DACA stands for Deferred Action for Childhood Arrivals, which is a bureaucratic description of a vast American dilemma -- that is, the fate of children who accompanied their parents when they illegally entered the United States.
Under existing law, before DACA, these children were just as subject to deportation as their parents, even though they were blameless in the decision to cross the border and most have known no other home besides the United States. What should be done with these children, who have become known, in an apt turn of political messaging, as Dreamers?
Frustrated by the failure of Congress to address the fate of the Dreamers, the Obama administration in 2012 took unilateral action to protect them, for a while anyway. President Barack Obama created the program so the Dreamers could receive two-year renewable permits allowing them to live and work freely if they passed a background check. About 800,000 people signed up for DACA permits, and it is their fate at issue in the DACA debate.
On Tuesday, the Trump administration, through a statement by Attorney General Jeff Sessions, ended DACA, with an effective date of six months from now, purportedly to give Congress time to address the problem.
Both opponents and supporters of DACA have made dubious legal claims about the program. Many Republicans, including Sessions, have claimed that Obama exceeded his authority as President when he established the DACA program; these critics contended that only Congress, not the President alone, has the authority to protect the Dreamers. (Several right-leaning judges have agreed and put expansion of the program on hold before Obama left office.)
On the other side, several Democrats have argued that DACA is effectively mandatory and have vowed to go to court to make sure that its protections remain in place.
The Constitution gives the president broad powers when it comes to immigration. Since there are roughly 12 million people in the United States without proper papers, the federal government lacks the resources to try to deport them all. Accordingly, the government has every right to establish priorities for enforcement; DACA was simply a statement by Obama that he would put the Dreamers at the back of the line for deportation.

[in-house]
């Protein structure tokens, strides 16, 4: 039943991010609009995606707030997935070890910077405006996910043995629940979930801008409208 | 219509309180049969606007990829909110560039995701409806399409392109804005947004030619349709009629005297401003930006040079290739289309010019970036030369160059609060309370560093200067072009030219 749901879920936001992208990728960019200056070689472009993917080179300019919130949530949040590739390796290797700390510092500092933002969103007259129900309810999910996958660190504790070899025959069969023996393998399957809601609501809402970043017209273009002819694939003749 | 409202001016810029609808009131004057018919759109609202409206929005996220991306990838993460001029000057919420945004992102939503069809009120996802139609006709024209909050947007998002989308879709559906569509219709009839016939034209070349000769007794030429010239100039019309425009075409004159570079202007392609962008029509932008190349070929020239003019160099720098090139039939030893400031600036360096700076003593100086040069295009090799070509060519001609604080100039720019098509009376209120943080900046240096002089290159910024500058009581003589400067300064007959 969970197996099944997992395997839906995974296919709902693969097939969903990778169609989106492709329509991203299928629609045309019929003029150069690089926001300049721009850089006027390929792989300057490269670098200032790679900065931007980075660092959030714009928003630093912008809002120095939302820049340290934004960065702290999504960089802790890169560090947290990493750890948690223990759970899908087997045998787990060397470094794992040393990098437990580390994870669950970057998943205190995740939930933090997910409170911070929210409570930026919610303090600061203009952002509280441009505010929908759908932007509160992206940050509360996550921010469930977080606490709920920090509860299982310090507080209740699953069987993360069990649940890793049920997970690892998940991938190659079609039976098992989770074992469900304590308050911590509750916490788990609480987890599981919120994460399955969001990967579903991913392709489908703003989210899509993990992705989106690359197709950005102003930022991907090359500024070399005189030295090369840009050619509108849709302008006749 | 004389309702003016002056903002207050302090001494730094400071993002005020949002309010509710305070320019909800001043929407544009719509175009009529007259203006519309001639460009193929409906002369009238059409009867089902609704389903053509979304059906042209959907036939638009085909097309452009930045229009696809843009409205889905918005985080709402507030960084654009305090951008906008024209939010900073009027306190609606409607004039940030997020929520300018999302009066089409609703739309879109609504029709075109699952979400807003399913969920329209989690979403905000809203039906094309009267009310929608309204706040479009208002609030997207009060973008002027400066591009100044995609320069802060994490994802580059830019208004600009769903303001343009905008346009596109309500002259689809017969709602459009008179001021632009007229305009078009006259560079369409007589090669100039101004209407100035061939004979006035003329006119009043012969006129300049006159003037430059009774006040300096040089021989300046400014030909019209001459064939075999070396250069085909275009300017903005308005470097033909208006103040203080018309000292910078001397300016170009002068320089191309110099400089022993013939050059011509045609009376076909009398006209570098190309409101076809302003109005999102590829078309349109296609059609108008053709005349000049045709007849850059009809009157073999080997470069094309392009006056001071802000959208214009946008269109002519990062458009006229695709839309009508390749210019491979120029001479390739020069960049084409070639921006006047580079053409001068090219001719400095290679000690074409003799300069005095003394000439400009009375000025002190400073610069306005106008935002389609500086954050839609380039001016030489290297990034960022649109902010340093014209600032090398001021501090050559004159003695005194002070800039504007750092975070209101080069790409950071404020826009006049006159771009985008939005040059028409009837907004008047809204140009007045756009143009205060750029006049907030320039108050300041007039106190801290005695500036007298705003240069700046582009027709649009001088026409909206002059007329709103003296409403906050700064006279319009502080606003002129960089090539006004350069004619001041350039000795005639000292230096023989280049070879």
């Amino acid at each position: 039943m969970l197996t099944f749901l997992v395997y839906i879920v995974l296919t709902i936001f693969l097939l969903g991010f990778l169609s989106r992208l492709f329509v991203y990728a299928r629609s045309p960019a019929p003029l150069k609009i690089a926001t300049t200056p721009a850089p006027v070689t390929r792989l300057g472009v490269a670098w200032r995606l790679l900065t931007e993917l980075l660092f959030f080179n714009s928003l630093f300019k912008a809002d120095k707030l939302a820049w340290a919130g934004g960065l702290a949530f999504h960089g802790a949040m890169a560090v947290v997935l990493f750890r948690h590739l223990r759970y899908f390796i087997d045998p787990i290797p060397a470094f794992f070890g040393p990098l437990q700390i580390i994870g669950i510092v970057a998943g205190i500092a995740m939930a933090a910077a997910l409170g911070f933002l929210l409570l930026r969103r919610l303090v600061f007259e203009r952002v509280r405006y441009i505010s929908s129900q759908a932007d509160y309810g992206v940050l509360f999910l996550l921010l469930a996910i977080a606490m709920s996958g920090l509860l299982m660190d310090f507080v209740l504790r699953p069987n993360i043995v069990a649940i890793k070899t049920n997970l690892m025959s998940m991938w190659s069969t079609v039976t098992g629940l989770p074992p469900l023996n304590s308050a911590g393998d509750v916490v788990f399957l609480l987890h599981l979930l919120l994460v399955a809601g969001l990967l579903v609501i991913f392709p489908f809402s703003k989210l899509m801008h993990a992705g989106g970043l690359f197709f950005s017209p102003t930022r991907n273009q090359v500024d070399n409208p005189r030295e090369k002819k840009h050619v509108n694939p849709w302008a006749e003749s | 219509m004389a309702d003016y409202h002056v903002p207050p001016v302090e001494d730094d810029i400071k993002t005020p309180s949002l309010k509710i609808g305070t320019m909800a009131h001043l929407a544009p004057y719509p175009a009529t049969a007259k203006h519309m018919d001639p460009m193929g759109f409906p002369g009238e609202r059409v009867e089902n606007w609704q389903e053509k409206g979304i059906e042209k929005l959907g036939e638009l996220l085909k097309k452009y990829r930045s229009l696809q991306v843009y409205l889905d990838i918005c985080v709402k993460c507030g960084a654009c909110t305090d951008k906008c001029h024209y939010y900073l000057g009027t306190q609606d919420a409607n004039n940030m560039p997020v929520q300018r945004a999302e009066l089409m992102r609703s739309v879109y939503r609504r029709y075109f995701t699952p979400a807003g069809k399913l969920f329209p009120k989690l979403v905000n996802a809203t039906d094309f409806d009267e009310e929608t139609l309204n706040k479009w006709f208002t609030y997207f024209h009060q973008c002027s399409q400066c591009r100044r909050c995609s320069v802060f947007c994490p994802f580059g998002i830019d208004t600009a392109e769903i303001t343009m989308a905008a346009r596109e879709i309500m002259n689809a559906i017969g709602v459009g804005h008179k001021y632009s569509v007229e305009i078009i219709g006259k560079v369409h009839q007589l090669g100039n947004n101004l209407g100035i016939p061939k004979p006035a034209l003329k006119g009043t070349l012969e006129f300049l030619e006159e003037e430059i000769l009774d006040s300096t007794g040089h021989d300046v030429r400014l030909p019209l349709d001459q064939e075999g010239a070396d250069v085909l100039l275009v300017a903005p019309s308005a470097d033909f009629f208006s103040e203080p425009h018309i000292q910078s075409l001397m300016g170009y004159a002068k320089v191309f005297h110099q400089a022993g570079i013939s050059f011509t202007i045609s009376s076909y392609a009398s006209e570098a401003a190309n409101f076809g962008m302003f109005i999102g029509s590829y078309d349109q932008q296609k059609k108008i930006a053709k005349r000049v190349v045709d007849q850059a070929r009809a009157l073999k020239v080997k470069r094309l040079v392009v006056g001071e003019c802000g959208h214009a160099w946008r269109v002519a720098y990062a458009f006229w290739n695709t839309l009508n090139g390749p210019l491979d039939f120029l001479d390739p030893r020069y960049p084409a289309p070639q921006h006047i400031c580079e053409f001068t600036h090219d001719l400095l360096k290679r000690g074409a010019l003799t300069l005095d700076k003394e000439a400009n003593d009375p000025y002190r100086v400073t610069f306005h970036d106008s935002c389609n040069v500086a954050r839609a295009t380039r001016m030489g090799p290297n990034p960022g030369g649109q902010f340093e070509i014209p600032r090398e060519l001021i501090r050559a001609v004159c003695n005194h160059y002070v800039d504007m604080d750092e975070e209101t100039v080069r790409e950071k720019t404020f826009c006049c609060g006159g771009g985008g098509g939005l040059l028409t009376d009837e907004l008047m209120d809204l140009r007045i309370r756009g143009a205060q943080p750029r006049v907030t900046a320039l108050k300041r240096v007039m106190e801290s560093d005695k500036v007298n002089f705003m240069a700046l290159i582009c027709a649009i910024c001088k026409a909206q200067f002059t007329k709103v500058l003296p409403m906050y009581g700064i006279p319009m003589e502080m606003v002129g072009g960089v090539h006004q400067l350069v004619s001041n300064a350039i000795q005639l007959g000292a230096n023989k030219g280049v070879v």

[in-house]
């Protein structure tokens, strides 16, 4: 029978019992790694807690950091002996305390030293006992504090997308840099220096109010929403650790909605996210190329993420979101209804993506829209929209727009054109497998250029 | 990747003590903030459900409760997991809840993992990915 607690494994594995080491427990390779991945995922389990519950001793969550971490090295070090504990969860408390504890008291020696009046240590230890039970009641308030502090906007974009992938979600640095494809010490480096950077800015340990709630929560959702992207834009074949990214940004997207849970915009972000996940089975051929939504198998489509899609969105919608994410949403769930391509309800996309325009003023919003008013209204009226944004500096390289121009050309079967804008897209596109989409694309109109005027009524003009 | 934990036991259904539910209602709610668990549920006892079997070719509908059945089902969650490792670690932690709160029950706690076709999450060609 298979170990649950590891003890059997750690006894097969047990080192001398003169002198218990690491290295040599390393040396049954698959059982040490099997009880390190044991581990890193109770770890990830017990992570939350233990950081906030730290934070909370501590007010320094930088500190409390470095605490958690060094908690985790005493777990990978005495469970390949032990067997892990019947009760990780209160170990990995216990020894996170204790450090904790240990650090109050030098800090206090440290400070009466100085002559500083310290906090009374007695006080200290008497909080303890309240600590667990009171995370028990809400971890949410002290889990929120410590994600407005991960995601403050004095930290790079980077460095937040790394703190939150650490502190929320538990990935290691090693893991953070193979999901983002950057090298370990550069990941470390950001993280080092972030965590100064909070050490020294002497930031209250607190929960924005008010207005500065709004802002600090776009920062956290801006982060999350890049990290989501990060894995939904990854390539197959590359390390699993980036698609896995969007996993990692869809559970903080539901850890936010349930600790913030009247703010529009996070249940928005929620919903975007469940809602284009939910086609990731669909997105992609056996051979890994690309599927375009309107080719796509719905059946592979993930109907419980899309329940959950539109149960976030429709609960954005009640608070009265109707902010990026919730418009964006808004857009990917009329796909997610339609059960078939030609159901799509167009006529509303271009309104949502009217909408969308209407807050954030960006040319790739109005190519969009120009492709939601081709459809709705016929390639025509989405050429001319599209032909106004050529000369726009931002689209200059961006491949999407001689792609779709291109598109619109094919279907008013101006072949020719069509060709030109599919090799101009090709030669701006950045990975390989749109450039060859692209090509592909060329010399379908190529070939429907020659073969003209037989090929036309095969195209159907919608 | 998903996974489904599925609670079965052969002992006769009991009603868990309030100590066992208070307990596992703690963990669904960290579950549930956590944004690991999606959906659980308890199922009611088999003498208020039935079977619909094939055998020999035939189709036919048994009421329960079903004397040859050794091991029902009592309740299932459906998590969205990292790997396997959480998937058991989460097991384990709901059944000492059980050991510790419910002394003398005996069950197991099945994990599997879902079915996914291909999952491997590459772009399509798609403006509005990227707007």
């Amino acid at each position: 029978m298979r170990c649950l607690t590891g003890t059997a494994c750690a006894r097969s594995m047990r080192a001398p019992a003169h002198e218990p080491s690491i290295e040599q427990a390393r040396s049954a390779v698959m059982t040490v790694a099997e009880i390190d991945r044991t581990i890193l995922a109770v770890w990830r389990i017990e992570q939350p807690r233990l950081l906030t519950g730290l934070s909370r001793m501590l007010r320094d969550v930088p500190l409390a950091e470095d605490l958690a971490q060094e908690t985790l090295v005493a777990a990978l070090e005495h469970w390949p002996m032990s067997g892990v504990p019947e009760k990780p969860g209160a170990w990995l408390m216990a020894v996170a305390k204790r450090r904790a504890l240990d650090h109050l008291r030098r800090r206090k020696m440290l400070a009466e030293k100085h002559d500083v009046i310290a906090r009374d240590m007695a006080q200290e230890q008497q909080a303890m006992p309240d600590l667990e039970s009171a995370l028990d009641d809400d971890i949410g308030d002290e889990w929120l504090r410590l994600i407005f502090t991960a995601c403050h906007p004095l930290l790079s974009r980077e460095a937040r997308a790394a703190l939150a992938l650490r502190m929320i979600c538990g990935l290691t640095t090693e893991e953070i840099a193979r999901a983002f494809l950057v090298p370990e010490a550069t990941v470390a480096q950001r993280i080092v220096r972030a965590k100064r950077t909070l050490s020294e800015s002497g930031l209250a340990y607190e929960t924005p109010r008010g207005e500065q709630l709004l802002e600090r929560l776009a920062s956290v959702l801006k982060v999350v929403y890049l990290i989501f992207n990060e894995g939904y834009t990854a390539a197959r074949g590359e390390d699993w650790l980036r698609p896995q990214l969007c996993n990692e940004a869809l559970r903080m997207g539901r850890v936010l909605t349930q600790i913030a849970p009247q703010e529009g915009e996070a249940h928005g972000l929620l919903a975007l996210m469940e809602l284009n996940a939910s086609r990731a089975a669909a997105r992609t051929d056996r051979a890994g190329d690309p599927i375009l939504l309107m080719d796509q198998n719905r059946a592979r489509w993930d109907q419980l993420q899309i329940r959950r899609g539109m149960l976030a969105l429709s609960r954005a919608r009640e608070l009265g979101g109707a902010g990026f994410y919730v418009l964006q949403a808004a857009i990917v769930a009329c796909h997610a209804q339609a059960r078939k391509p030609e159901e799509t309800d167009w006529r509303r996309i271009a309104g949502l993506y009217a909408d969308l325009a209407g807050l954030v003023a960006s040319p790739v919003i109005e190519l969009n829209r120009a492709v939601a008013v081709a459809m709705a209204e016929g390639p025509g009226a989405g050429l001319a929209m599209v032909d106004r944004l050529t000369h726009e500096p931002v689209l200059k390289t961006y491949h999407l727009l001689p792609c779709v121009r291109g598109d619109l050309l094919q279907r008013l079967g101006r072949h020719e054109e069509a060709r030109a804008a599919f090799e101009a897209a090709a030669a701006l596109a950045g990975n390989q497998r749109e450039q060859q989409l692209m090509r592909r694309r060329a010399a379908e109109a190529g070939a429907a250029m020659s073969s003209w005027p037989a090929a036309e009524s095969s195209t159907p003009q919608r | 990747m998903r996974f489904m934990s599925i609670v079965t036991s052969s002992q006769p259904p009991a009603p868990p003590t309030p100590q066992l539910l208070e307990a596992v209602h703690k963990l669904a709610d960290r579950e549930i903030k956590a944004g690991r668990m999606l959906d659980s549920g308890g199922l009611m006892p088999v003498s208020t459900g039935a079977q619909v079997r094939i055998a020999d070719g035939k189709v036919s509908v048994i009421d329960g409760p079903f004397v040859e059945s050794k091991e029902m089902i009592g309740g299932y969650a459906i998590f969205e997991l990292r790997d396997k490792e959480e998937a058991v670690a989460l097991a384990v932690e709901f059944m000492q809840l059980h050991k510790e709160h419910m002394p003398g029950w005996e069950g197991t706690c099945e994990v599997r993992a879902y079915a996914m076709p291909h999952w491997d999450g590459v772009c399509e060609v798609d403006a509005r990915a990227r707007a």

Repeal of DACA is a statement by President Donald Trump that the Dreamers may move up the line of possible deportees. Both presidents had the right to make these decisions.
The question, then, about DACA is not one of law but of politics. In other words, the issue is not whether presidents can protect Dreamers -- they can -- but whether they should. And this choice is one where the country, through the president, can define its values in a clear and meaningful way
The Dreamers are not, by definition, threats to the safety of their fellow residents of the United States. They are individuals who are trying to make their way in the same way as the American citizens they have lived besides for most of their lives.
The Dreamers are students, soldiers, employees and some are now the parents of American citizens. They made no choice to violate immigration law, and they have not, in the vast majority of cases, imposed burdens on the only home they've known.
Through the attorney general, Trump has thrown the Dreamers' fate in the lap of Congress, pretending that he lacks the authority to protect them. But this uncharacteristic assertion of weakness by Trump is just a political dodge. He has the authority but doesn't want to take the heat for making a decision one way or the other.
But handing off the decision to Congress, which has shown itself unwilling to address the issue of Dreamers, is a decision itself. It's a decision to expose the Dreamers to an uncertain, and perhaps disastrous, futures. And that judgment may haunt the nation's conscience for decades to come.